AuthorMOTT, KEITH ALAN.
AdvisorO'Leary, James W.
MetadataShow full item record
PublisherThe University of Arizona.
RightsCopyright © is held by the author. Digital access to this material is made possible by the University Libraries, University of Arizona. Further transmission, reproduction or presentation (such as public display or performance) of protected items is prohibited except with permission of the author.
AbstractMost plants produce leaves with stomata on either both surfaces (amphistomatous) or on the lower surface only (hypostomatous). The importance of stomata to plant survival suggests that these two stomatal distribution patterns may be adaptive, and this problem is explored. It is concluded that amphistomaty is an adaptation to produce a high conductance to CO₂ diffusion into the leaf. As such it is advantageous to plants with high photosynthetic capacity leaves in high light environments, experiencing rapidly fluctuating or continuously available soil water. Plants meeting these criteria are found to be almost exclusively amphistomatous; those not meeting the criteria are mostly hypostomatous. Also investigated is the adaptive significance of differences in stomatal conductances and conductance responses to environmental factors between the two surfaces of amphistomatous leaves. Although differences in stomatal conductance are found between the two surfaces in sunflower, differences in conductance response to light intensity and water vapor pressure difference across the stomatal pore were neglible. Water stress relieved one day prior to experiments caused upper stomatal conductance to be reduced more than lower, but responses to light and water vapor pressure difference remained essentially parallel for the two surfaces. For these differences in conductance to be adaptive differences in photosynthetic characteristics between the two surfaces. In addition, estimation of the resistance to diffusion of CO₂ across the mesophyll yields values low enough to preclude steep gradients in CO₂ partial pressure in the mesophyll. In the absence of CO₂ gradients within the leaf, differences in photosynthetic characteristics between the two surfaces cannot exist. It is concluded that differences in stomatal conductance between the two surfaces of amphistomatous leaves are not adaptations to differences in CO₂ uptake characteristics.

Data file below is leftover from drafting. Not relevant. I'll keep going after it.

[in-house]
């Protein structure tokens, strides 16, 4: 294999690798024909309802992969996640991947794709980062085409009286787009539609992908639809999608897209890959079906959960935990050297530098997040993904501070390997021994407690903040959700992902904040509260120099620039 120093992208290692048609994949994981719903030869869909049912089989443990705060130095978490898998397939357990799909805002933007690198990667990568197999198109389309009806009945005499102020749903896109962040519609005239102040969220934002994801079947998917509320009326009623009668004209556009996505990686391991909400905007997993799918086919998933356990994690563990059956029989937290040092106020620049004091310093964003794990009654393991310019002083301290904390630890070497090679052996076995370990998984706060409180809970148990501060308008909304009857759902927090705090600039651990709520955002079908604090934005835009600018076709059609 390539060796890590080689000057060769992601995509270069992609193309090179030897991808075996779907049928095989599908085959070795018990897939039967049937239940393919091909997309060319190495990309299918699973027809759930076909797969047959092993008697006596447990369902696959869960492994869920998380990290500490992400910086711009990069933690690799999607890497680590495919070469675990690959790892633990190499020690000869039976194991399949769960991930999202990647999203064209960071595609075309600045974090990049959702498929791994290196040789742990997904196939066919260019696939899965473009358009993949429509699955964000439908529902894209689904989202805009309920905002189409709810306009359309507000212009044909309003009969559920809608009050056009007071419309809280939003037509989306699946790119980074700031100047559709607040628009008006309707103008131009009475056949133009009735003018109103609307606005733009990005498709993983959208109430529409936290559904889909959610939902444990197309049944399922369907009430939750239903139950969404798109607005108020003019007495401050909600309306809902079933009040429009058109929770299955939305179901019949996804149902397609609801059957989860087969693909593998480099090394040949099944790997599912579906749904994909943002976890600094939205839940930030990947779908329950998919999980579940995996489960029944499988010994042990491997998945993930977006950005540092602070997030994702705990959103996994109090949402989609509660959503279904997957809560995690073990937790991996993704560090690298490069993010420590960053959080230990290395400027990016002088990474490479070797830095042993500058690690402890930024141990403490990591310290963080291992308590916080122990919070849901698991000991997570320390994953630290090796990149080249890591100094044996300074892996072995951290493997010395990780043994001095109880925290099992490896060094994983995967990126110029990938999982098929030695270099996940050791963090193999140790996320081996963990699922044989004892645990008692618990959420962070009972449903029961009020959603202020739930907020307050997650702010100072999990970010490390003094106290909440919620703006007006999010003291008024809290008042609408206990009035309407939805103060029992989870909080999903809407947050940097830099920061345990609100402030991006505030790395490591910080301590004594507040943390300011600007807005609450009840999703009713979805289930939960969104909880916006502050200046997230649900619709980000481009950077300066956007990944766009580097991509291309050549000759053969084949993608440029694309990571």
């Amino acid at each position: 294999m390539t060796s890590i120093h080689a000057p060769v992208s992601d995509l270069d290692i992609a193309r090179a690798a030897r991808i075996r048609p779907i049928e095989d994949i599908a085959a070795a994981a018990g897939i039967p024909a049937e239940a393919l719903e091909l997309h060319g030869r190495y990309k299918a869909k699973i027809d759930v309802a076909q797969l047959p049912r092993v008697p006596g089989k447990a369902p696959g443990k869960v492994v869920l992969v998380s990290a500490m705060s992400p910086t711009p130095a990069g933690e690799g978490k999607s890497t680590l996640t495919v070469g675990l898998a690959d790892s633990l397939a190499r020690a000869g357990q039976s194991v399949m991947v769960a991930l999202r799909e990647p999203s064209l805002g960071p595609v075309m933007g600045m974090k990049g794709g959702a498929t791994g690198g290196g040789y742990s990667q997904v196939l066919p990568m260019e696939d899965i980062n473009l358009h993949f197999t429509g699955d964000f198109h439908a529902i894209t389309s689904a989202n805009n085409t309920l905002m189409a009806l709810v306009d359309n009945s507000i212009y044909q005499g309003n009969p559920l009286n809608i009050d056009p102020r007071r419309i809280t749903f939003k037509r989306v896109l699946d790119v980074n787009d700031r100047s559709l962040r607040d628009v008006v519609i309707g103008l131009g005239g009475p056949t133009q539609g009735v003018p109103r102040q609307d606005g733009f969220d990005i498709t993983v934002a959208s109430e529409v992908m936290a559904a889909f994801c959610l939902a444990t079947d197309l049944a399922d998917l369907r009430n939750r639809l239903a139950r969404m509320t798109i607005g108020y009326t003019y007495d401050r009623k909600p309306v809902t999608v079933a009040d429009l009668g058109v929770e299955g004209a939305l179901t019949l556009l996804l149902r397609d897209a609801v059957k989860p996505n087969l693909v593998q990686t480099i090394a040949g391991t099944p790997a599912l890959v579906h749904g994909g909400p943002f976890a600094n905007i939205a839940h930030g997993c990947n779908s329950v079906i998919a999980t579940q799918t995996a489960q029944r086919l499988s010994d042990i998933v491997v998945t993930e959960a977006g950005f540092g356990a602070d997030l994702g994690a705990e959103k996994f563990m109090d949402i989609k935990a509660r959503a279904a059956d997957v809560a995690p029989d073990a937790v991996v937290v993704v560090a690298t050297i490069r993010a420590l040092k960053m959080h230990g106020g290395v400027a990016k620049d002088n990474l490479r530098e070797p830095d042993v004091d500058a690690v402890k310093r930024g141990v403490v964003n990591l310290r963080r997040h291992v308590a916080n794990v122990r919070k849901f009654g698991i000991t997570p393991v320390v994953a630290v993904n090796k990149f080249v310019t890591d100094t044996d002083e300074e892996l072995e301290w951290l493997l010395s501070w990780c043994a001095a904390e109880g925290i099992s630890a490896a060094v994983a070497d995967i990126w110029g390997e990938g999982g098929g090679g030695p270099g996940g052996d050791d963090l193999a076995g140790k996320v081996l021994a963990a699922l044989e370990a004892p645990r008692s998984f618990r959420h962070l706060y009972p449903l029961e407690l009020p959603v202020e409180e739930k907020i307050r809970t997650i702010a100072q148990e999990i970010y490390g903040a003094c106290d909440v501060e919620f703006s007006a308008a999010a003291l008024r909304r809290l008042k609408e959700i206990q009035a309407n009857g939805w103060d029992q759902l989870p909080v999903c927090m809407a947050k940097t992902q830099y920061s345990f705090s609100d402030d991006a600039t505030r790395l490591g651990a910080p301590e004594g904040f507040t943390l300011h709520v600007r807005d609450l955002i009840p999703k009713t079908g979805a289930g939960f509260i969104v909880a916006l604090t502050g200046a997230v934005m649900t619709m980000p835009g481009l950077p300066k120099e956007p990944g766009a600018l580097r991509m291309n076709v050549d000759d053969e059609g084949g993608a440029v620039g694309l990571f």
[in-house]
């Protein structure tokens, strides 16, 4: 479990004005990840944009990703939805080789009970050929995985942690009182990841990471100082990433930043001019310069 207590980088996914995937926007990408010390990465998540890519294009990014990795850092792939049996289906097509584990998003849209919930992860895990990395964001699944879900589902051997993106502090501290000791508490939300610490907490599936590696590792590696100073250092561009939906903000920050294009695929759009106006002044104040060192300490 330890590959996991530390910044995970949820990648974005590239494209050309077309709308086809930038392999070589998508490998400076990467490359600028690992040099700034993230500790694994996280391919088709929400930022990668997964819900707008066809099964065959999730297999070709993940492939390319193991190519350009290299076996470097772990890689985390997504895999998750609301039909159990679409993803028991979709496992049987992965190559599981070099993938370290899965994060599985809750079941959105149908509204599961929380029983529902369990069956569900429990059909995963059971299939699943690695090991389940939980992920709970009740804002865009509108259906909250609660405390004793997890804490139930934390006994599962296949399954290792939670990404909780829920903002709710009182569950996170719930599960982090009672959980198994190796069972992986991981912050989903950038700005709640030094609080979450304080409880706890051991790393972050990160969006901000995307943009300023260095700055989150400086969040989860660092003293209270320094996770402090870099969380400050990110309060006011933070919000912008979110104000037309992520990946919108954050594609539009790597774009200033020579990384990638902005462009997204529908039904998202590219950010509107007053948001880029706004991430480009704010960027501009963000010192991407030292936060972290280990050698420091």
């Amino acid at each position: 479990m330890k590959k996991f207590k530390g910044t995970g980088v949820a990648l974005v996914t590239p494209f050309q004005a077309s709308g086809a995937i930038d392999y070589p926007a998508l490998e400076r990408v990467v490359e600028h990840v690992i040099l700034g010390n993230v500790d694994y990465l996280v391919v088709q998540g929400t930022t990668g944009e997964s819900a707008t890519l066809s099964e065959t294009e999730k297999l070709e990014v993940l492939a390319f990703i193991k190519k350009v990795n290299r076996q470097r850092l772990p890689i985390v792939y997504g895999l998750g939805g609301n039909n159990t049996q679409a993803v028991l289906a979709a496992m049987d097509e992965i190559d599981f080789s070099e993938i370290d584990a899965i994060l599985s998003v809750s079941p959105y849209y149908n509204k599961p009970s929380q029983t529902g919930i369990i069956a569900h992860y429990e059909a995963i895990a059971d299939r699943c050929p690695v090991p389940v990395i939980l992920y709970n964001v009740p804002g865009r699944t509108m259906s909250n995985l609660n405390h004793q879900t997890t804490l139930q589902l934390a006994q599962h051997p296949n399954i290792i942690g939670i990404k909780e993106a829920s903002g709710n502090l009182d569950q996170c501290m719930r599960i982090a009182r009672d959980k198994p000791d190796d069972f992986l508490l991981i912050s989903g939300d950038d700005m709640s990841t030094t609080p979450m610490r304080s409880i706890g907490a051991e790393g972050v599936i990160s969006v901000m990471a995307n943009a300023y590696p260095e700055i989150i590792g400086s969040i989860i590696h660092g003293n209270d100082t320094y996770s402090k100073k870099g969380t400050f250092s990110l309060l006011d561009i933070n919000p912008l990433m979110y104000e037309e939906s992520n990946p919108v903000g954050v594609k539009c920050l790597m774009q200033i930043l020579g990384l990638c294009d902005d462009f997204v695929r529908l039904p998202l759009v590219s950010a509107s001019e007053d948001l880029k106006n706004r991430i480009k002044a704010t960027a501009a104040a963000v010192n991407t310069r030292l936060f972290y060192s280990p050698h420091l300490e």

Degree ProgramCellular and Developmental Biology